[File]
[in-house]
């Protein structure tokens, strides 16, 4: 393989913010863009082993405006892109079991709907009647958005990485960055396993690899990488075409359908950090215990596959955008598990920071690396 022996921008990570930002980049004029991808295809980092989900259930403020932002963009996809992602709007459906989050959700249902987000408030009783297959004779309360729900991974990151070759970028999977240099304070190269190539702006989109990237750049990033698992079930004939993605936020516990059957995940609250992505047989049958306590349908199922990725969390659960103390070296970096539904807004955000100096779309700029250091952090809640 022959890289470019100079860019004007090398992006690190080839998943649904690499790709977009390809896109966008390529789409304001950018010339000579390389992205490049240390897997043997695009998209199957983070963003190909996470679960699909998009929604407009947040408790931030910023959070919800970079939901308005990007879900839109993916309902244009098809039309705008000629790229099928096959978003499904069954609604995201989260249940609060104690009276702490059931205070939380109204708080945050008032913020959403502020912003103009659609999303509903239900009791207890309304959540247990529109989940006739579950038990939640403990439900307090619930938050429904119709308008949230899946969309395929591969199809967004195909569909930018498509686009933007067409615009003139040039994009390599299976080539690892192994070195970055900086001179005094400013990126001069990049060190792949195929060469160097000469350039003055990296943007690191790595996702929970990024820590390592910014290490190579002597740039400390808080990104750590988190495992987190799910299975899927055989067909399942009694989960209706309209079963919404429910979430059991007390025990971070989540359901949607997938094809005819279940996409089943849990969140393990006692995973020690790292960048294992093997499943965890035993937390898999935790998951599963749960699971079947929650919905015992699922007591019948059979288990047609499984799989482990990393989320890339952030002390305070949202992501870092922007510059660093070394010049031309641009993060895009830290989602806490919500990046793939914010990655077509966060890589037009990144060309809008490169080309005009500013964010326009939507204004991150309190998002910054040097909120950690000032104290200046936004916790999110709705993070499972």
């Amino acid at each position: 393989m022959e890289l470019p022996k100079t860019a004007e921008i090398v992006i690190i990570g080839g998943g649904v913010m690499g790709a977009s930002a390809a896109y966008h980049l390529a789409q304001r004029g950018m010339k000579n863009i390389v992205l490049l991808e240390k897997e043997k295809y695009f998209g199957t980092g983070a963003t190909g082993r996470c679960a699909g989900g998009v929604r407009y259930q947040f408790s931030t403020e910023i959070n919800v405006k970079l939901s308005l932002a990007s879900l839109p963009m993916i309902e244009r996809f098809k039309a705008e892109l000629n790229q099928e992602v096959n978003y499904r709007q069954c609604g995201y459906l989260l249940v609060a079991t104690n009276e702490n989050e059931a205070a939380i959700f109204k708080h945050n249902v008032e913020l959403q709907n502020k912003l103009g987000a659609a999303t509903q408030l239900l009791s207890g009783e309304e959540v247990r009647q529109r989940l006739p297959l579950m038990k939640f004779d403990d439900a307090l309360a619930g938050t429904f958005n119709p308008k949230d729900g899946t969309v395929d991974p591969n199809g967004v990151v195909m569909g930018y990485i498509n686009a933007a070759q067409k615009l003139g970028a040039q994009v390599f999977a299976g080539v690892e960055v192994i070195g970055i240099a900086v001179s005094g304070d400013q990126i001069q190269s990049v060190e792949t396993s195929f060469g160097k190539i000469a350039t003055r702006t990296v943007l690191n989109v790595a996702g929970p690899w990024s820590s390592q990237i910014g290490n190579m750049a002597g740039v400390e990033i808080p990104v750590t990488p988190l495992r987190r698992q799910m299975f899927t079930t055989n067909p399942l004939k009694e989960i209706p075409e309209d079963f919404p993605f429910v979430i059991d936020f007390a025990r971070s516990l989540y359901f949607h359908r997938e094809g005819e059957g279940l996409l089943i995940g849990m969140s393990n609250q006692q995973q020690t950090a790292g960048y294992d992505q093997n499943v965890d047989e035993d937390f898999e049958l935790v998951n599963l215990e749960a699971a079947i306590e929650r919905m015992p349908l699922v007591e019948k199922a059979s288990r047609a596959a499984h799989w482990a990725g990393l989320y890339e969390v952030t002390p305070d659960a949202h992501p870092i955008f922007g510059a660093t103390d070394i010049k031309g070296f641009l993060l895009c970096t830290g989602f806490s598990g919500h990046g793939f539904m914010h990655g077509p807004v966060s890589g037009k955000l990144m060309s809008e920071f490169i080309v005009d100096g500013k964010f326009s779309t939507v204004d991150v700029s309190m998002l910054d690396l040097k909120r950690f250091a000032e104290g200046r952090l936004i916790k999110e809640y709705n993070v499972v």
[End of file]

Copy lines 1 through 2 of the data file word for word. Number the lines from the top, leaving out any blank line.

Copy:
[in-house]
């Protein structure tokens, strides 16, 4: 393989913010863009082993405006892109079991709907009647958005990485960055396993690899990488075409359908950090215990596959955008598990920071690396 022996921008990570930002980049004029991808295809980092989900259930403020932002963009996809992602709007459906989050959700249902987000408030009783297959004779309360729900991974990151070759970028999977240099304070190269190539702006989109990237750049990033698992079930004939993605936020516990059957995940609250992505047989049958306590349908199922990725969390659960103390070296970096539904807004955000100096779309700029250091952090809640 022959890289470019100079860019004007090398992006690190080839998943649904690499790709977009390809896109966008390529789409304001950018010339000579390389992205490049240390897997043997695009998209199957983070963003190909996470679960699909998009929604407009947040408790931030910023959070919800970079939901308005990007879900839109993916309902244009098809039309705008000629790229099928096959978003499904069954609604995201989260249940609060104690009276702490059931205070939380109204708080945050008032913020959403502020912003103009659609999303509903239900009791207890309304959540247990529109989940006739579950038990939640403990439900307090619930938050429904119709308008949230899946969309395929591969199809967004195909569909930018498509686009933007067409615009003139040039994009390599299976080539690892192994070195970055900086001179005094400013990126001069990049060190792949195929060469160097000469350039003055990296943007690191790595996702929970990024820590390592910014290490190579002597740039400390808080990104750590988190495992987190799910299975899927055989067909399942009694989960209706309209079963919404429910979430059991007390025990971070989540359901949607997938094809005819279940996409089943849990969140393990006692995973020690790292960048294992093997499943965890035993937390898999935790998951599963749960699971079947929650919905015992699922007591019948059979288990047609499984799989482990990393989320890339952030002390305070949202992501870092922007510059660093070394010049031309641009993060895009830290989602806490919500990046793939914010990655077509966060890589037009990144060309809008490169080309005009500013964010326009939507204004991150309190998002910054040097909120950690000032104290200046936004916790999110709705993070499972």